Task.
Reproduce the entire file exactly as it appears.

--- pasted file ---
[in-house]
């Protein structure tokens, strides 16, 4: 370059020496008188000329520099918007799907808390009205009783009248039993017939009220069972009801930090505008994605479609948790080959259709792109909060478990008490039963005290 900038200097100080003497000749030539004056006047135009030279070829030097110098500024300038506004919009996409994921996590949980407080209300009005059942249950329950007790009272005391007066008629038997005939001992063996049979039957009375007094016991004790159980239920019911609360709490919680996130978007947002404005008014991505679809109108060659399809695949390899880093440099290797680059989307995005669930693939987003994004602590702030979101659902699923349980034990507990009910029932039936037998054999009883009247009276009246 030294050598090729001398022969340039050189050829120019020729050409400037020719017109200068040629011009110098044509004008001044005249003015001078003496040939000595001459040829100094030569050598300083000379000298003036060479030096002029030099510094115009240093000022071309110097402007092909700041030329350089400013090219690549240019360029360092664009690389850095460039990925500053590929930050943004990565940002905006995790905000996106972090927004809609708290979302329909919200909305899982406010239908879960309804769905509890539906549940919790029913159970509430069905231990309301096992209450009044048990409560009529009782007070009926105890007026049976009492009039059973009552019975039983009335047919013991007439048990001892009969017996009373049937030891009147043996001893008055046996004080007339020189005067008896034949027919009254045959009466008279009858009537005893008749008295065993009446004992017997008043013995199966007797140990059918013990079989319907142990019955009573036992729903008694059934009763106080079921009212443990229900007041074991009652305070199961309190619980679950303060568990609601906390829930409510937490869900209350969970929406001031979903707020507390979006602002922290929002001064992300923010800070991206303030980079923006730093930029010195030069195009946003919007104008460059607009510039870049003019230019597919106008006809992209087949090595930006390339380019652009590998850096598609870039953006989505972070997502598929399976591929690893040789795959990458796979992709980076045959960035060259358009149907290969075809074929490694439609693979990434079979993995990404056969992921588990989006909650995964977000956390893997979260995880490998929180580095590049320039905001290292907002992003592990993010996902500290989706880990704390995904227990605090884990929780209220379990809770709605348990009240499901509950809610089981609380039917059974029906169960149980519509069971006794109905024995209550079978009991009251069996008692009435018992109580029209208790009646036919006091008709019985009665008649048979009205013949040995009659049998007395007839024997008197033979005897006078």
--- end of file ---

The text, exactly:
[in-house]
């Protein structure tokens, strides 16, 4: 370059020496008188000329520099918007799907808390009205009783009248039993017939009220069972009801930090505008994605479609948790080959259709792109909060478990008490039963005290 900038200097100080003497000749030539004056006047135009030279070829030097110098500024300038506004919009996409994921996590949980407080209300009005059942249950329950007790009272005391007066008629038997005939001992063996049979039957009375007094016991004790159980239920019911609360709490919680996130978007947002404005008014991505679809109108060659399809695949390899880093440099290797680059989307995005669930693939987003994004602590702030979101659902699923349980034990507990009910029932039936037998054999009883009247009276009246 030294050598090729001398022969340039050189050829120019020729050409400037020719017109200068040629011009110098044509004008001044005249003015001078003496040939000595001459040829100094030569050598300083000379000298003036060479030096002029030099510094115009240093000022071309110097402007092909700041030329350089400013090219690549240019360029360092664009690389850095460039990925500053590929930050943004990565940002905006995790905000996106972090927004809609708290979302329909919200909305899982406010239908879960309804769905509890539906549940919790029913159970509430069905231990309301096992209450009044048990409560009529009782007070009926105890007026049976009492009039059973009552019975039983009335047919013991007439048990001892009969017996009373049937030891009147043996001893008055046996004080007339020189005067008896034949027919009254045959009466008279009858009537005893008749008295065993009446004992017997008043013995199966007797140990059918013990079989319907142990019955009573036992729903008694059934009763106080079921009212443990229900007041074991009652305070199961309190619980679950303060568990609601906390829930409510937490869900209350969970929406001031979903707020507390979006602002922290929002001064992300923010800070991206303030980079923006730093930029010195030069195009946003919007104008460059607009510039870049003019230019597919106008006809992209087949090595930006390339380019652009590998850096598609870039953006989505972070997502598929399976591929690893040789795959990458796979992709980076045959960035060259358009149907290969075809074929490694439609693979990434079979993995990404056969992921588990989006909650995964977000956390893997979260995880490998929180580095590049320039905001290292907002992003592990993010996902500290989706880990704390995904227990605090884990929780209220379990809770709605348990009240499901509950809610089981609380039917059974029906169960149980519509069971006794109905024995209550079978009991009251069996008692009435018992109580029209208790009646036919006091008709019985009665008649048979009205013949040995009659049998007395007839024997008197033979005897006078």